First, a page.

How does rice brake its immune response? Chinese scientists reveal secrets that can be used to increase rice yields

    Schematic diagram of the mechanism by which OsCIE1-mediated ubiquitin protein "brake" regulates OsCERK1 co-production/immunity balance.

    In addition to fertilizers and genes, are there any other ways to increase rice production?

    Scientists from China are trying to use microbial approaches, such as mycorrhizal symbiosis, like soybeans with rhizobia.

    He Zuhua, an academician of the Chinese Academy of Sciences, said that the rapid growth of bamboo shoots after the rain is also related to the symbiosis of microorganisms.

    It is worth noting that although they are all fungi, some can coexist with rice and increase rice production, while others can make rice "sick" and reduce production.

    Just as an excessive immune response in the human body can cause harm to the body, an overactivated immune response in rice can also hinder its growth and the establishment of mycorrhizal symbiosis.

    How does rice effectively regulate immune responses that may become overactivated?

    In other words, how does it "brake" its own immune response?

    For a long time, this has been a mystery that has yet to be solved in the scientific research community.

    On May 15, Beijing time, Wang Ertao's team, Zhang Yu's team and Academician He Zuhua's team from the Center for Excellence in Molecular Plant Sciences of the Chinese Academy of Sciences made a major breakthrough in the research on rice immune mechanisms.

    'A double-edged sword'

    Through genetics, structural biology and other methods, the researchers analyzed the regulatory details of the structure and activity of OsCERK1, a key receptor protein on the surface of rice cells.

    The protein can recognize immune signals or symbiotic signals and specifically mediate the symbiotic or immune response of plants. The researchers found that a regulatory protein called OsCIE1 can bind the kinase activity of OsCERK1.

    This research result not only clarifies the molecular mechanism of plant coordinated regulation of immunity, symbiosis and growth and development, but also provides genetic resources for future green agricultural production.

    Currently, this achievement is being tested in 10,000 mu of rice fields by promoting mycorrhizal symbiosis and improving rice's disease resistance. In the future, it is expected to be applied to increasing production and income of crops such as corn and wheat.

    The result was published in the top international academic journal Nature under the title "Release of a ubiquitin brake activates OsCERK1-triggered immunity in rice", laying a theoretical foundation for a deeper understanding of how plants cleverly use the double-edged sword of the immune system to coordinate the balance of disease resistance, symbiosis and growth.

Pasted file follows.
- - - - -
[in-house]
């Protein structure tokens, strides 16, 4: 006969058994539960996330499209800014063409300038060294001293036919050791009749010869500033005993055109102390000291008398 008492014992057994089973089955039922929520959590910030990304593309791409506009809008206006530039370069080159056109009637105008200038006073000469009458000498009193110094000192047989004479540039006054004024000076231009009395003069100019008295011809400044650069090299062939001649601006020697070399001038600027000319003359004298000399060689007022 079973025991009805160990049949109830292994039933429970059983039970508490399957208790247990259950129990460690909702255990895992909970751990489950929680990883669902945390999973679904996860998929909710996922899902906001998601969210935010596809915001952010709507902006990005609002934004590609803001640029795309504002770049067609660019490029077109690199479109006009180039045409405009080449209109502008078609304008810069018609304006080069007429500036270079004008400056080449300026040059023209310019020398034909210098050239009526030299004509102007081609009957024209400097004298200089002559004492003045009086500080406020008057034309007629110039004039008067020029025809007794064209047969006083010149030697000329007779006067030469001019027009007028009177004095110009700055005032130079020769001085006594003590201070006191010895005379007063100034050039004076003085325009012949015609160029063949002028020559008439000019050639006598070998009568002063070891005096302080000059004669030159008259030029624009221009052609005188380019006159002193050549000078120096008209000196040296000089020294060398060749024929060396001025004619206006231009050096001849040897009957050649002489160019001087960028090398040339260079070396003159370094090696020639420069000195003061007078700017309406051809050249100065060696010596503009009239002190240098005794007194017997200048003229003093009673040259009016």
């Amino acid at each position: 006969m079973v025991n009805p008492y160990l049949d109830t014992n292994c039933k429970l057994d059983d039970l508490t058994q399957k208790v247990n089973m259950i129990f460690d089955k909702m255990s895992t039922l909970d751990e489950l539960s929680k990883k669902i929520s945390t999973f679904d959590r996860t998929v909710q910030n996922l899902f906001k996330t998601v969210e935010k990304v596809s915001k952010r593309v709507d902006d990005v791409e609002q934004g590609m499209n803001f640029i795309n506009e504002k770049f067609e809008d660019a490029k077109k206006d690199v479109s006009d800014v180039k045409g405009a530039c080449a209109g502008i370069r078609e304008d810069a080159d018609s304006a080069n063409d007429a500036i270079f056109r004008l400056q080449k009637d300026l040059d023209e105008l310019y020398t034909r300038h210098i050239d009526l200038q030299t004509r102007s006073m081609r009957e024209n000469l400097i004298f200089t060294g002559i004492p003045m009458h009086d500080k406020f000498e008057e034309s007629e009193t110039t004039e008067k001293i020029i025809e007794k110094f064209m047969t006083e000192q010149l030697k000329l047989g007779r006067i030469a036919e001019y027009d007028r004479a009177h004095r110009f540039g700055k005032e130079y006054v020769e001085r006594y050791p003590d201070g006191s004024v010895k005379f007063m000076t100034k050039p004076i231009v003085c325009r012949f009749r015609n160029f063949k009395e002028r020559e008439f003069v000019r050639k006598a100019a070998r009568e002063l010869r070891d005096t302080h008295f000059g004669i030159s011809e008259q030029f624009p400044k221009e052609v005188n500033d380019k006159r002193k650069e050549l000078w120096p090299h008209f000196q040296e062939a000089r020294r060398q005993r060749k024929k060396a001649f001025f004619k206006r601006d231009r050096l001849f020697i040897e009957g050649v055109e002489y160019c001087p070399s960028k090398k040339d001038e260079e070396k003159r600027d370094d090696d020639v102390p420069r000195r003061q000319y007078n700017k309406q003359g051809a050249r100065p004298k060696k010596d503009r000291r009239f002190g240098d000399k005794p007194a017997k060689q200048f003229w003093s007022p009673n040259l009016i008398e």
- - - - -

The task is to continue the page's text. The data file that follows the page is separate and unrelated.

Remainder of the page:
How to break through

    However, the process of overcoming the above scientific problems is full of hardships.

    When asked about the biggest challenge, co-first authors Postdoctoral Fellow Wang Gang and Dr. Chen Xi said, “It’s the pattern.”

    "Others said 1+1=2, but we found out that 1+1 is not equal to 2. However, we had to find evidence to prove 1+1=2 again," they said.

    For a long time, people believed that ubiquitination meant that a protein was going to be degraded. However, postdoctoral fellow Wang Gang and Dr. Chen Xi could not find the phenomenon of OsCERK1 protein being degraded in their experiments.

    "For about two years, we were stuck at this step," said researcher Wang Ertao.

    "Others drew a template, and I thought about how to do it and how to adapt to it. At that time, we didn't have the courage to challenge it," said Dr. Wang Gang and Dr. Chen Xi.

    Then, once they break free from this constraint, the problem is solved.

    "We analyzed the phosphorylation site of this protein and found that it is conserved across species. Not only in rice, but also in humans, zebras, fish and fruit flies, it is very conserved. In fruit flies, it even affects the length of lifespan," said Postdoctoral Fellow Wang Gang and Dr. Chen Xi.

    As for the future, researcher Wang Ertao described a dream - the dream of green agricultural development driven by microorganisms.

    He said, "Our ultimate ideal situation is that the above-ground part of crops is very disease-resistant, so that the use of pesticides can be reduced. The underground part of crops can coexist with microorganisms to help plants obtain nutrients from the environment. In fact, we can also optimize these microorganisms to promote their interaction with plants. The development of green agriculture in the future will be driven by microorganisms. This is the scenario we hope to see in the next 5 to 10 years or 10 to 20 years."

    For the above-mentioned scientific research results completed by the joint efforts of three research groups, how was the research breakthrough achieved?

    Academician He Zuhua believes that "one reason is that we have the best scientific researchers; the second is that our institute has such an atmosphere - multidisciplinary cross-cutting, support, and cooperation, which is our characteristic and culture." "We are doing basic research, and our goal is to meet national needs."

    Han Bin, an academician of the Chinese Academy of Sciences, concluded that, first, there must be good scientific questions; second, before young scientists become famous, institutions and governments should pay more attention to them and provide more support. Including Wang Ertao, young scientists at the Center for Excellence in Molecular Plant Sciences of the Chinese Academy of Sciences are very active. "The culture of the Chinese Academy of Sciences is to strongly support young people's scientific research work within ten years."


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